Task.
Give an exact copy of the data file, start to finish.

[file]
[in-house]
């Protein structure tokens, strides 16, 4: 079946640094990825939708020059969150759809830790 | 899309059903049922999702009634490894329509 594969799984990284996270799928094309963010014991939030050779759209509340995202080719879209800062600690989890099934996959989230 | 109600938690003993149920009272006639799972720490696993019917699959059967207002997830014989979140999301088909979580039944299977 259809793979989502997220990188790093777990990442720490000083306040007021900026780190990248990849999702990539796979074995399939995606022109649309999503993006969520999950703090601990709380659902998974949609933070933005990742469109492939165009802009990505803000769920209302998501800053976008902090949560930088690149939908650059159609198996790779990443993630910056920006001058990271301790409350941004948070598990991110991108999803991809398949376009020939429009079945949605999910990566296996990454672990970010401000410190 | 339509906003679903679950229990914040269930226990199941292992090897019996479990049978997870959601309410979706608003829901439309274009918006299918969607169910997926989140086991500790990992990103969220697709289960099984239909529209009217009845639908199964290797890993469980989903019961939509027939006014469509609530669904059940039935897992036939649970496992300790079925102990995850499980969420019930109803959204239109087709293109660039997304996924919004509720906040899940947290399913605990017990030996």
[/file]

[in-house]
């Protein structure tokens, strides 16, 4: 079946640094990825939708020059969150759809830790 | 899309059903049922999702009634490894329509 594969799984990284996270799928094309963010014991939030050779759209509340995202080719879209800062600690989890099934996959989230 | 109600938690003993149920009272006639799972720490696993019917699959059967207002997830014989979140999301088909979580039944299977 259809793979989502997220990188790093777990990442720490000083306040007021900026780190990248990849999702990539796979074995399939995606022109649309999503993006969520999950703090601990709380659902998974949609933070933005990742469109492939165009802009990505803000769920209302998501800053976008902090949560930088690149939908650059159609198996790779990443993630910056920006001058990271301790409350941004948070598990991110991108999803991809398949376009020939429009079945949605999910990566296996990454672990970010401000410190 | 339509906003679903679950229990914040269930226990199941292992090897019996479990049978997870959601309410979706608003829901439309274009918006299918969607169910997926989140086991500790990992990103969220697709289960099984239909529209009217009845639908199964290797890993469980989903019961939509027939006014469509609530669904059940039935897992036939649970496992300790079925102990995850499980969420019930109803959204239109087709293109660039997304996924919004509720906040899940947290399913605990017990030996």